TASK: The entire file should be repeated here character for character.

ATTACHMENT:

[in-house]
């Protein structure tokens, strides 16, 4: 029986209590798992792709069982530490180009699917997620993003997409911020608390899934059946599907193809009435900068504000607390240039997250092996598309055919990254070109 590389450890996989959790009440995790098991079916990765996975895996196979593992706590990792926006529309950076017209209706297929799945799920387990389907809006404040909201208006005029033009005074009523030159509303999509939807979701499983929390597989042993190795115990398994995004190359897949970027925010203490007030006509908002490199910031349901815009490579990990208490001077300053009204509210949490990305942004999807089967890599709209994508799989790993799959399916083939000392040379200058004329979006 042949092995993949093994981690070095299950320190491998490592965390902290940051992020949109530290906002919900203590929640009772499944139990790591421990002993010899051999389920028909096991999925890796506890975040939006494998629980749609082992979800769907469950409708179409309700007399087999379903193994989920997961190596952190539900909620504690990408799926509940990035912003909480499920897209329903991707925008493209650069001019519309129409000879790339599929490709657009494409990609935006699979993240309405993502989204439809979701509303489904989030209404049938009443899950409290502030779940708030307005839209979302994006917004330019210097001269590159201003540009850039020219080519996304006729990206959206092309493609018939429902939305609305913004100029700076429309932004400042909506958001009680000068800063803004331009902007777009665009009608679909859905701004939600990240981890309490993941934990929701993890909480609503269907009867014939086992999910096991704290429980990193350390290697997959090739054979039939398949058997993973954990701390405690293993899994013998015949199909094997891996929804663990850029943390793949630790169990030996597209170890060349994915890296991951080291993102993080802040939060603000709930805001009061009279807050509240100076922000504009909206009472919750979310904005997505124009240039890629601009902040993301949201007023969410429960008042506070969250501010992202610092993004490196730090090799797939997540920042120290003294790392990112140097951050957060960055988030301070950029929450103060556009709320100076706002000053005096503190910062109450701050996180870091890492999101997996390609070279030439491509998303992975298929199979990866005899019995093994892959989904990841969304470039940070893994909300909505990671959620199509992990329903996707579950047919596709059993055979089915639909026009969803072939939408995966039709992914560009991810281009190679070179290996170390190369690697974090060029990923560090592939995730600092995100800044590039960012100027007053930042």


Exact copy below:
[in-house]
């Protein structure tokens, strides 16, 4: 029986209590798992792709069982530490180009699917997620993003997409911020608390899934059946599907193809009435900068504000607390240039997250092996598309055919990254070109 590389450890996989959790009440995790098991079916990765996975895996196979593992706590990792926006529309950076017209209706297929799945799920387990389907809006404040909201208006005029033009005074009523030159509303999509939807979701499983929390597989042993190795115990398994995004190359897949970027925010203490007030006509908002490199910031349901815009490579990990208490001077300053009204509210949490990305942004999807089967890599709209994508799989790993799959399916083939000392040379200058004329979006 042949092995993949093994981690070095299950320190491998490592965390902290940051992020949109530290906002919900203590929640009772499944139990790591421990002993010899051999389920028909096991999925890796506890975040939006494998629980749609082992979800769907469950409708179409309700007399087999379903193994989920997961190596952190539900909620504690990408799926509940990035912003909480499920897209329903991707925008493209650069001019519309129409000879790339599929490709657009494409990609935006699979993240309405993502989204439809979701509303489904989030209404049938009443899950409290502030779940708030307005839209979302994006917004330019210097001269590159201003540009850039020219080519996304006729990206959206092309493609018939429902939305609305913004100029700076429309932004400042909506958001009680000068800063803004331009902007777009665009009608679909859905701004939600990240981890309490993941934990929701993890909480609503269907009867014939086992999910096991704290429980990193350390290697997959090739054979039939398949058997993973954990701390405690293993899994013998015949199909094997891996929804663990850029943390793949630790169990030996597209170890060349994915890296991951080291993102993080802040939060603000709930805001009061009279807050509240100076922000504009909206009472919750979310904005997505124009240039890629601009902040993301949201007023969410429960008042506070969250501010992202610092993004490196730090090799797939997540920042120290003294790392990112140097951050957060960055988030301070950029929450103060556009709320100076706002000053005096503190910062109450701050996180870091890492999101997996390609070279030439491509998303992975298929199979990866005899019995093994892959989904990841969304470039940070893994909300909505990671959620199509992990329903996707579950047919596709059993055979089915639909026009969803072939939408995966039709992914560009991810281009190679070179290996170390190369690697974090060029990923560090592939995730600092995100800044590039960012100027007053930042």